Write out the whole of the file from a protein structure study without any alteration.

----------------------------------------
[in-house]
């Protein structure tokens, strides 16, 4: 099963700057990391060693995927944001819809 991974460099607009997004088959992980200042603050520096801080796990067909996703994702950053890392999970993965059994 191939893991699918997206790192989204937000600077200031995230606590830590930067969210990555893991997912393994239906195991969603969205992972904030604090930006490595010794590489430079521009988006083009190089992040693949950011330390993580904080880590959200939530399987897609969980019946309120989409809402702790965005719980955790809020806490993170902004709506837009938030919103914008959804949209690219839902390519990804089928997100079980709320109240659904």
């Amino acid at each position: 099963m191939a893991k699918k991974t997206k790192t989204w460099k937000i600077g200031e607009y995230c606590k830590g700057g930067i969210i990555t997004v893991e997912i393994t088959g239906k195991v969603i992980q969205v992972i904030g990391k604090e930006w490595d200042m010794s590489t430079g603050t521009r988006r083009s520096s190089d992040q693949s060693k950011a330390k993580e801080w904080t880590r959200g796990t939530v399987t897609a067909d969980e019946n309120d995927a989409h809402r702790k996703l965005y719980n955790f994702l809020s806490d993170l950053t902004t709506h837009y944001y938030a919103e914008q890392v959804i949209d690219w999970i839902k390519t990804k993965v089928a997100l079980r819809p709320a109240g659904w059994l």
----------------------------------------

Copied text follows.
[in-house]
């Protein structure tokens, strides 16, 4: 099963700057990391060693995927944001819809 991974460099607009997004088959992980200042603050520096801080796990067909996703994702950053890392999970993965059994 191939893991699918997206790192989204937000600077200031995230606590830590930067969210990555893991997912393994239906195991969603969205992972904030604090930006490595010794590489430079521009988006083009190089992040693949950011330390993580904080880590959200939530399987897609969980019946309120989409809402702790965005719980955790809020806490993170902004709506837009938030919103914008959804949209690219839902390519990804089928997100079980709320109240659904």
């Amino acid at each position: 099963m191939a893991k699918k991974t997206k790192t989204w460099k937000i600077g200031e607009y995230c606590k830590g700057g930067i969210i990555t997004v893991e997912i393994t088959g239906k195991v969603i992980q969205v992972i904030g990391k604090e930006w490595d200042m010794s590489t430079g603050t521009r988006r083009s520096s190089d992040q693949s060693k950011a330390k993580e801080w904080t880590r959200g796990t939530v399987t897609a067909d969980e019946n309120d995927a989409h809402r702790k996703l965005y719980n955790f994702l809020s806490d993170l950053t902004t709506h837009y944001y938030a919103e914008q890392v959804i949209d690219w999970i839902k390519t990804k993965v089928a997100l079980r819809p709320a109240g659904w059994l």